Uber recently bought JUMP Bikes, which The Spoon suggests is an opportunity for Uber Eats.
The question is significant since Uber acquired Jump which provides dockless, electric bike sharing services. The Spoon reports that while much of the talk surrounding the deal has been about adding a new mode of transport for people trying to get around town, they see a different twist - a vertically integrated play for the company’s growing Uber Eats platform.
Food delivery has been wildly successful for Uber. Uber Eats was available in 200 cities around the world last year, and was profitable in 45 of those markets and is expanding to another 100 cities around the world over the next year.
Adding Jump to the Eats arsenal would make sense in densely populated cities like San Francisco (where Jump already is) and NY, where traffic can slow car-driven deliveries down. Using an e-bike would allow Uber Eats drivers to bypass congestion for faster deliveries.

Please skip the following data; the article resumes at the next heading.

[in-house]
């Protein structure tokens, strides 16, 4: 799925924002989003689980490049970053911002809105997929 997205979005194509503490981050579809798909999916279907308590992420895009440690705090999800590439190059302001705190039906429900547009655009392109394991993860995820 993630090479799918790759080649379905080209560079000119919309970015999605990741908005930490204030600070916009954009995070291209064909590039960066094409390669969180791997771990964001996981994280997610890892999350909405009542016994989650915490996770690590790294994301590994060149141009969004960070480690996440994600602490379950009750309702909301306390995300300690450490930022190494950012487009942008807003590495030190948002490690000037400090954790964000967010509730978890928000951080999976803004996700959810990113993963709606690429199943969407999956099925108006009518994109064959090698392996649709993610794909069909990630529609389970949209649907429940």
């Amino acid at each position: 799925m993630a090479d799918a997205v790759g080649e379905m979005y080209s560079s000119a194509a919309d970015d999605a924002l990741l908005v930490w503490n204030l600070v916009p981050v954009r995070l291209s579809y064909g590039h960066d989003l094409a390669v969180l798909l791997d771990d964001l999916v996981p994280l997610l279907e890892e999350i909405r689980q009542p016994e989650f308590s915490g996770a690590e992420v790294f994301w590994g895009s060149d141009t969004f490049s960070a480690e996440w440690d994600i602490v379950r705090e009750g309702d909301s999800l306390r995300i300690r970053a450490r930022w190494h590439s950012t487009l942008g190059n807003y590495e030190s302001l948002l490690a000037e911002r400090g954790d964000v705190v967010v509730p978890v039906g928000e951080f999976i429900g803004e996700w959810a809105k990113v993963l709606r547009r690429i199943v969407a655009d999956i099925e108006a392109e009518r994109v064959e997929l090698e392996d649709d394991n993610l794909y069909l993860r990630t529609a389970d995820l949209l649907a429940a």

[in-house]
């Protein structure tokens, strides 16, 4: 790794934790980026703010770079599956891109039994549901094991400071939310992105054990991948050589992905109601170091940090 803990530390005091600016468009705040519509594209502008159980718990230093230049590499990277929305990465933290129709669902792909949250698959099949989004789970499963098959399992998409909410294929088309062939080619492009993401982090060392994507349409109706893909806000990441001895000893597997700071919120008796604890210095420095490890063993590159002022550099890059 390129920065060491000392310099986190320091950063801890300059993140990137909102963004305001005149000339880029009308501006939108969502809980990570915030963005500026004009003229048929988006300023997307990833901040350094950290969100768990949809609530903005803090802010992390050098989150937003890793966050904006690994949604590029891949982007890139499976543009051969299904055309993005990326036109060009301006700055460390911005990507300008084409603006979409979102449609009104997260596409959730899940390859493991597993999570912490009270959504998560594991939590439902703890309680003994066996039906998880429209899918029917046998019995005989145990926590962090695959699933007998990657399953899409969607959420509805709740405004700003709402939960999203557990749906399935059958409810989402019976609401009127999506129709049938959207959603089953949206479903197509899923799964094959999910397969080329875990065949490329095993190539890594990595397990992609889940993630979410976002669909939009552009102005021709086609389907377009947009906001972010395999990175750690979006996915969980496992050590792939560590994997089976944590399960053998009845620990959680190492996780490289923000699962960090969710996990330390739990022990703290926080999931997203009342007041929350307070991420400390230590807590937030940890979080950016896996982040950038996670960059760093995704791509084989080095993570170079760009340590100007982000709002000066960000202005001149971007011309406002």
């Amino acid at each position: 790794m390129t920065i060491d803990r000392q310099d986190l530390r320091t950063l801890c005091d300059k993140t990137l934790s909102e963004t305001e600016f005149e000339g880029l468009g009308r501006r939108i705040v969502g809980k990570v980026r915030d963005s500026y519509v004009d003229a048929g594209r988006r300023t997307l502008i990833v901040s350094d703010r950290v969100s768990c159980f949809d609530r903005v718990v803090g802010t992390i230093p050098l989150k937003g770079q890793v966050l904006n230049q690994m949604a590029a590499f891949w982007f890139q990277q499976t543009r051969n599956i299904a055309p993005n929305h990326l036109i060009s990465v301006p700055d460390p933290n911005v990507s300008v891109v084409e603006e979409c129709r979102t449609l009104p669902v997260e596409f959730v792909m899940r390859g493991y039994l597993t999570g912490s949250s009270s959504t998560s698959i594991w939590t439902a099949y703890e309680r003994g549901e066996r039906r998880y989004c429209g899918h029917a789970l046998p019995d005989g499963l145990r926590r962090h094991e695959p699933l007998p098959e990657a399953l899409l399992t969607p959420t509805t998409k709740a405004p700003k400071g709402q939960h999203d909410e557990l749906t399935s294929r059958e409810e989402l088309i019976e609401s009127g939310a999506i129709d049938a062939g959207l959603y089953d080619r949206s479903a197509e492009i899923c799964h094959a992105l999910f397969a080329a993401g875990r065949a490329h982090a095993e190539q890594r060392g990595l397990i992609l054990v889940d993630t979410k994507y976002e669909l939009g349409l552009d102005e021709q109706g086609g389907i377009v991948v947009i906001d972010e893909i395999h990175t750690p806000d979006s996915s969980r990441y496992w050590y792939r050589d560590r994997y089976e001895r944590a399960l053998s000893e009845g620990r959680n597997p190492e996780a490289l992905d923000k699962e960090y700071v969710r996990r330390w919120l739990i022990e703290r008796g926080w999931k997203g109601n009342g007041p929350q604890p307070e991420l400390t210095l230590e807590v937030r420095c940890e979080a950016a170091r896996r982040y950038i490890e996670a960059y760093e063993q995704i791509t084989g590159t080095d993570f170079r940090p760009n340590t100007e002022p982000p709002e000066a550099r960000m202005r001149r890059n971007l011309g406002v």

The Jump/Eats relationship also gives Uber more integration. Uber Eats already allows delivery drivers to use their own bicycles for delivery — this now gives them an option to use the Jump bike instead (if Uber is smart offering them a discount) allowing drivers to make more deliveries in less time and hence make more money.
Clearly Uber wants to make its mark on food. They acquired Ando, David Chang’s virtual delivery only restaurant. The Spoon suggests that it’s not hard to imaging Uber pushing consumers to order from its own virtual restaurant and have that meal delivered on an Uber e-bike, which could be a game changer and put even more pressure on already struggling foodservice operations; especially those who might be relying on Uber Eats to make their deliveries. Begging the question just who owns the relationship with the customer – the restaurant or Uber?